Tuesday, November 25, 2014

Inside the Broader Engagement program of the Supercomputing Conference

The Supercomputing Conference (SC) that just took place last week in New Orleans was a highly successful event where the brightest minds in high performance computing presented outstanding research. This event should not be missed by those working in cutting-edge research on supercomputers. However, the flight to USA and a week of hosting plus other expenses is a significant cost that not all young scientists can afford. Fortunately, the SC series offers help to those passionate about supercomputers that want to learn, exchange, and present novel ideas about HPC: the Broader Engagement (BE) program tries to increase the diversity of the HPC community by offering financial support to a large number of persons from different backgrounds (as long as they have a legitimate interest in HPC).

In order to offer our readers a clear idea of what the BE program of the SC conference has to offer; we interviewed Javier Iparraguirre, who just attended SC14 under the BE program. Javier received a Bachelor of Science degree in Electrical Engineering from Universidad Nacional del Sur in Argentina. He was awarded a Master scholarship by the Fulbright Comission in 2005 and received a Master in Computer Science from the University of Illinois in Chicago. He currently teaches programming to Electrical and Computer Engineering students at Universidad Tecnológica Nacional and Universidad Nacional del Sur in Argentina.  

Q: How did you know about the SC Conference? 

A: While I was talking to other colleagues, I heard that SC is the best HPC conference in the world. From that moment I started following all the news related to the event (social media, RSS feeds, and blogs).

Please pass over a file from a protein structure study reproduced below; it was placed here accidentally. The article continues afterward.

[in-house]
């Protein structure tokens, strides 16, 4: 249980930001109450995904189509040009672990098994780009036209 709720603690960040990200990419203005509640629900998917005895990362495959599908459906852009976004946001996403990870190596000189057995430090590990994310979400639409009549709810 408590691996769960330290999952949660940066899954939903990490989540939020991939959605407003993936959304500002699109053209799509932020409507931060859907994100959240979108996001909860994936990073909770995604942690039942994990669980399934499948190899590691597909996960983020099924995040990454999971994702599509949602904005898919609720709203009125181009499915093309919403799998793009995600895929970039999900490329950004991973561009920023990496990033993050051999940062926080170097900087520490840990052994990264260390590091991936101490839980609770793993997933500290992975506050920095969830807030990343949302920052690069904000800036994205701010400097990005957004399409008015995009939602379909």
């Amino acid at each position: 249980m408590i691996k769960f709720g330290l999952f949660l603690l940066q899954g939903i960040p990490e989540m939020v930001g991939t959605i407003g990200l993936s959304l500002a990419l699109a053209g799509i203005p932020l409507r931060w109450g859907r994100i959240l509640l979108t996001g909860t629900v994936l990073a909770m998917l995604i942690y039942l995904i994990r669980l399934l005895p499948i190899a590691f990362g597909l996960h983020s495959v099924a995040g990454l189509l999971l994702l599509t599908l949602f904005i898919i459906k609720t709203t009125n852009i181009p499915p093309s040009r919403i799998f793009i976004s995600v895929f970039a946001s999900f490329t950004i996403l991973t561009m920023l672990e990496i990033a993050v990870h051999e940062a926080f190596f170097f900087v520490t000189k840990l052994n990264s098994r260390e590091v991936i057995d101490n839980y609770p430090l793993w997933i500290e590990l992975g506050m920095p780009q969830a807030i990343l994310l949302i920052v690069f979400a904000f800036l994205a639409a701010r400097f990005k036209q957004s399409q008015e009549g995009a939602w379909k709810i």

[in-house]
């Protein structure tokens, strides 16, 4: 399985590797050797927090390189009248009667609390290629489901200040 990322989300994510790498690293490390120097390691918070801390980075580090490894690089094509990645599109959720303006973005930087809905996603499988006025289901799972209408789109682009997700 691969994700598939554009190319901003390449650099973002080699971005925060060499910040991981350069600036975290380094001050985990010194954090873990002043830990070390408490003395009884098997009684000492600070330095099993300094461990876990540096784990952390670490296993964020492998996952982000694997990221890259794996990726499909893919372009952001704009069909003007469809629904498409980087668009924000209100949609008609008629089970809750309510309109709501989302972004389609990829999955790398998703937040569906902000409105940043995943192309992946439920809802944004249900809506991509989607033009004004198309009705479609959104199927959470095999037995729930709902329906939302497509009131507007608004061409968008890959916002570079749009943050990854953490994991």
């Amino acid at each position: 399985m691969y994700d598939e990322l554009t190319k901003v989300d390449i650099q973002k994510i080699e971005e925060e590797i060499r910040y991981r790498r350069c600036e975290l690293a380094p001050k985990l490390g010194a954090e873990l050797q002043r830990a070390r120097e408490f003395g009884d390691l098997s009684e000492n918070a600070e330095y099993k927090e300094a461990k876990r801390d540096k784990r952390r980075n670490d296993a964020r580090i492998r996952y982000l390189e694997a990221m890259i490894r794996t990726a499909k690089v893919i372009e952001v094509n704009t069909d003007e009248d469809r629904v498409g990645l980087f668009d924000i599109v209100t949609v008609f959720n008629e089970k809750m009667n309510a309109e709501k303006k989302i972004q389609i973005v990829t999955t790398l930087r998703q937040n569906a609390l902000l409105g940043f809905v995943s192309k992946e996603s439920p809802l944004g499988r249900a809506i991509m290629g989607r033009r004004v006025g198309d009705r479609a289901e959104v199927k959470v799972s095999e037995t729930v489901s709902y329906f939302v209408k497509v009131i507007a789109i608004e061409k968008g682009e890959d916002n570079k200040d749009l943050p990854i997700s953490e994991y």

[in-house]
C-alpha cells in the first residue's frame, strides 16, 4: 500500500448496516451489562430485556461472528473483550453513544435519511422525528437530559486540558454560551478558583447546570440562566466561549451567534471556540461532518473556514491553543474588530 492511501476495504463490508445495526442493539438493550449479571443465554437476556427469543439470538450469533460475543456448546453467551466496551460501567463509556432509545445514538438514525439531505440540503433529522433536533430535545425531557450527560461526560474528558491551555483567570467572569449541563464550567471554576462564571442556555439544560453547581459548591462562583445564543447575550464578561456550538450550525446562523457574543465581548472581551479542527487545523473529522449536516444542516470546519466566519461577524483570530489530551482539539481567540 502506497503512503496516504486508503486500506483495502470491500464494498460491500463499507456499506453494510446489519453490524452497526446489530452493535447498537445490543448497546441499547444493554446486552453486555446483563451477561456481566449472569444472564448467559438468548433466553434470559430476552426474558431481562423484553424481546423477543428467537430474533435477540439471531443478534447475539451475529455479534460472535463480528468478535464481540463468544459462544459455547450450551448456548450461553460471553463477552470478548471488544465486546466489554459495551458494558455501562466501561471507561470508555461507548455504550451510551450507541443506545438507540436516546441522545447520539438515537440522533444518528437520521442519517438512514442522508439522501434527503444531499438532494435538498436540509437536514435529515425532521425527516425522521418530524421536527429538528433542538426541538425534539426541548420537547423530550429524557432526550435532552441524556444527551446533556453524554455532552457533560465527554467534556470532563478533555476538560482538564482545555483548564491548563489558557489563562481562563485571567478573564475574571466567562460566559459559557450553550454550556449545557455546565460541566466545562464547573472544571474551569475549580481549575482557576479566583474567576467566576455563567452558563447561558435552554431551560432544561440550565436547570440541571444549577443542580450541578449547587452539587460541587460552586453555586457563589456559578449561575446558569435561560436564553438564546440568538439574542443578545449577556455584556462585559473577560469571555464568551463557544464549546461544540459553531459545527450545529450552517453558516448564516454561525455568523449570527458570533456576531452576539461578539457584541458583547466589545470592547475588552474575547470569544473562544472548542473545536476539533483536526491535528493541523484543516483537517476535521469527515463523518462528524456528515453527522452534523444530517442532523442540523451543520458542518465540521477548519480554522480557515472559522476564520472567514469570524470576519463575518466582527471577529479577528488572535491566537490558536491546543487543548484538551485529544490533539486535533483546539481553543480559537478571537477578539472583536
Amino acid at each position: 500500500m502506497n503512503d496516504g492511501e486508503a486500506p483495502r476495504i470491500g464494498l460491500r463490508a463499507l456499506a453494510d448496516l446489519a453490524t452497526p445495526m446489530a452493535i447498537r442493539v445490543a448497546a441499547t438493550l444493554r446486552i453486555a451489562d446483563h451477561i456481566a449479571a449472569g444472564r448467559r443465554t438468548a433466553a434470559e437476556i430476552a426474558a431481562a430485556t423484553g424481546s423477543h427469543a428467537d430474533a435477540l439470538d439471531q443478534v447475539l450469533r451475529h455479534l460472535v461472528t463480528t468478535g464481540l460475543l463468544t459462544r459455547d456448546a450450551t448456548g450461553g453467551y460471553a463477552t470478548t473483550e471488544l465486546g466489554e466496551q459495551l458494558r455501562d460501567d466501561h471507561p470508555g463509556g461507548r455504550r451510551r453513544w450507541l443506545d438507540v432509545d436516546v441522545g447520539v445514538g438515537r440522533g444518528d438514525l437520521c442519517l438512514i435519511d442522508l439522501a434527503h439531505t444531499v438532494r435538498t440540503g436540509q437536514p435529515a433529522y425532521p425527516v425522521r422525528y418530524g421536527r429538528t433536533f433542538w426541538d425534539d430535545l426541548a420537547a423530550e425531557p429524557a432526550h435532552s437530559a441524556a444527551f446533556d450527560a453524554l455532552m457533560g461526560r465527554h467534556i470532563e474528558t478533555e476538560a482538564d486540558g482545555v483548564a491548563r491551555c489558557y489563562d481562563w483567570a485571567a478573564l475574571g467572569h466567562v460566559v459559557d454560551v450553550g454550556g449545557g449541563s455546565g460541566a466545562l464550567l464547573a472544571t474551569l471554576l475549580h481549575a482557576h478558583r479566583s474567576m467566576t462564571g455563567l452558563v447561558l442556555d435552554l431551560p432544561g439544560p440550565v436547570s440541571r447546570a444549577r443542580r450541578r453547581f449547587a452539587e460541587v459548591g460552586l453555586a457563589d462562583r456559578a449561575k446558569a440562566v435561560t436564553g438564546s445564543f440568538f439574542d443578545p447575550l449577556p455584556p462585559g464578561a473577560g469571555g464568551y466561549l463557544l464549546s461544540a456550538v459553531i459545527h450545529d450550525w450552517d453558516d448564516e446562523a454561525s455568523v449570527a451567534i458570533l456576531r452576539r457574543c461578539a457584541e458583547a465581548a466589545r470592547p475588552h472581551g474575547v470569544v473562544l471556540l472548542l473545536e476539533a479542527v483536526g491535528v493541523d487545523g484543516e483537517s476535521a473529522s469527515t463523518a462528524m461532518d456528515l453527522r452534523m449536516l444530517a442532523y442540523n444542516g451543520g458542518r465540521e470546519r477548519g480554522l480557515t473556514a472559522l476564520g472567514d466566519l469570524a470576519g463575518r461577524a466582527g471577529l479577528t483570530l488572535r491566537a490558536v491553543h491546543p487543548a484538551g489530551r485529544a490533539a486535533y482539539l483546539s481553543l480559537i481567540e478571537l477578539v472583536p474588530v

Q: How did you learn about the BE program?

A: I learned about BE program from the SC14 website. 

Q: How was your experience at SC14? Was the BE program useful to you?

A: The experience was life-changing. First of all, I met the most famous people in the supercomputing world such as Jack Dongarra and Bill Gropp. Then, the BE program helped me to understand the actual state of the research and development involved in HPC. Finally, I met a lot of people with similar objectives and motivations.

Q: What did you like the most? What could be improved?

A: The most relevant fact that I want to highlight is the opportunity to meet people with similar interests. It is an excellent place to interact and learn about HPC. One aspect to improve is to add multiple tracks in the BE program. The selected people included a wide range of ages and education levels. On one extreme you could find undergraduate students and on the other extreme of the spectrum there were professors. Adding multiple tracks may be helpful for all BE participants. 

Q: Is there any advice you would like to share for future SC and BE attendants?

A: My advice is to apply. After your submission is accepted, get involved in all activities proposed in the BE program. You will not regret it. 

Tuesday, November 18, 2014

STIC-AmSud - Funding collaborations in Latin America

One of the main difficulties to the development of collaborations in HPC research in Latin America is funding, as investments in infrastructure and research missions are subpar. Nevertheless, there is no reason to despair and forfeit, as there are frameworks to improve collaborations, such as STIC-AmSud.

The Regional Program STIC-AmSud is a cooperation initiative between France and South American countries started in 2005. It currently includes Argentina, Brazil, Chile, Paraguay, Peru, Uruguay, and Venezuela. Its main objective is to promote and strengthen collaborations in the field of Information and Communication Science and Technology. This is done by funding missions and exchanges among Latin American countries, and also with France. In order to promote long-lasting cooperation networks, the participation of young researchers is favored. Although STIC-AmSud is not focused on HPC only, it has funded HPC projects before, such as South-American Grid for the Brazilian Regional Atmospheric Modeling System  and Semantic Web Analytics: Processing Big Data on Energy Consumption.

STIC-AmSud has yearly calls for proposals of two years projects. Proposals must include at least one French research group and at least two Latin American research groups belonging to different participating countries. Approved projects receive between 10,000 € and 15,000 € per year to pay solely for travel expenses (flights, lodging, meals) between the participating institutions.

Although the call for proposals for projects starting in 2015 has already ended, the next call for 2016 should open in the next months and end by mid 2015. To stay informed, please check STIC-AmSud's official website and keep an eye on your own national funding agency.

Tuesday, November 11, 2014

RISC Project: let's build HPC together